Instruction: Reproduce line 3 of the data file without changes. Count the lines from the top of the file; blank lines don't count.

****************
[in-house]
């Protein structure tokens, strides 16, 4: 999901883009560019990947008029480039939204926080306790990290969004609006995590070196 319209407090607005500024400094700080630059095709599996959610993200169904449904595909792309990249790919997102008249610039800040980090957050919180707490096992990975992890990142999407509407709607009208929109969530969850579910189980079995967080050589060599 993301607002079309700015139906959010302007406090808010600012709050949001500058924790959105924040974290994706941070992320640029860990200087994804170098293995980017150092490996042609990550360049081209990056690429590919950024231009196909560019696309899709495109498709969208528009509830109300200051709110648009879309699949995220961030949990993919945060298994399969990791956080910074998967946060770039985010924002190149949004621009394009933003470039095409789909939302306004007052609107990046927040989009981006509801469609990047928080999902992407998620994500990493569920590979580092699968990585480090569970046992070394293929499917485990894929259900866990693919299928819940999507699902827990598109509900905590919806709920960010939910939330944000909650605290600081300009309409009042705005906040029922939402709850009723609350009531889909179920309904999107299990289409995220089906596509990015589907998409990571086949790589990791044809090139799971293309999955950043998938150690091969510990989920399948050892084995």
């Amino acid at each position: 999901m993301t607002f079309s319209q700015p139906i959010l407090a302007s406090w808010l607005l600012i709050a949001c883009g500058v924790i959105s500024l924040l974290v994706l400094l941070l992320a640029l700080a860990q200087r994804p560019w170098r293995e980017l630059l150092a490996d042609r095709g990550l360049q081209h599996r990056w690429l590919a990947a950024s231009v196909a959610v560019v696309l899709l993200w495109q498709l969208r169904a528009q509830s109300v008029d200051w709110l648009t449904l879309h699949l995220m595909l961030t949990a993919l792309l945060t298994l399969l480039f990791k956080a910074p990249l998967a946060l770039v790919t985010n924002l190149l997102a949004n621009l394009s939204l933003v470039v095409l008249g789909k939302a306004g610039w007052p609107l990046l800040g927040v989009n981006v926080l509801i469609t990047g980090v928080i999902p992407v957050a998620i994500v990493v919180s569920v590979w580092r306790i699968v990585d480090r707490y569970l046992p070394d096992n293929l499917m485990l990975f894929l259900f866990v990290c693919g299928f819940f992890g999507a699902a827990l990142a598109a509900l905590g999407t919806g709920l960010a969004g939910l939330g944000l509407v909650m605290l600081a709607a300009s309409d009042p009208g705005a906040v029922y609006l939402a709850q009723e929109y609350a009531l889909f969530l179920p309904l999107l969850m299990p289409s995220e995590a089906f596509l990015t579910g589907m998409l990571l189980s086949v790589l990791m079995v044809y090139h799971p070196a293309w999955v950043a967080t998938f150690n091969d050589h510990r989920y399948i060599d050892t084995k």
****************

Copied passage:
């Amino acid at each position: 999901m993301t607002f079309s319209q700015p139906i959010l407090a302007s406090w808010l607005l600012i709050a949001c883009g500058v924790i959105s500024l924040l974290v994706l400094l941070l992320a640029l700080a860990q200087r994804p560019w170098r293995e980017l630059l150092a490996d042609r095709g990550l360049q081209h599996r990056w690429l590919a990947a950024s231009v196909a959610v560019v696309l899709l993200w495109q498709l969208r169904a528009q509830s109300v008029d200051w709110l648009t449904l879309h699949l995220m595909l961030t949990a993919l792309l945060t298994l399969l480039f990791k956080a910074p990249l998967a946060l770039v790919t985010n924002l190149l997102a949004n621009l394009s939204l933003v470039v095409l008249g789909k939302a306004g610039w007052p609107l990046l800040g927040v989009n981006v926080l509801i469609t990047g980090v928080i999902p992407v957050a998620i994500v990493v919180s569920v590979w580092r306790i699968v990585d480090r707490y569970l046992p070394d096992n293929l499917m485990l990975f894929l259900f866990v990290c693919g299928f819940f992890g999507a699902a827990l990142a598109a509900l905590g999407t919806g709920l960010a969004g939910l939330g944000l509407v909650m605290l600081a709607a300009s309409d009042p009208g705005a906040v029922y609006l939402a709850q009723e929109y609350a009531l889909f969530l179920p309904l999107l969850m299990p289409s995220e995590a089906f596509l990015t579910g589907m998409l990571l189980s086949v790589l990791m079995v044809y090139h799971p070196a293309w999955v950043a967080t998938f150690n091969d050589h510990r989920y399948i060599d050892t084995k």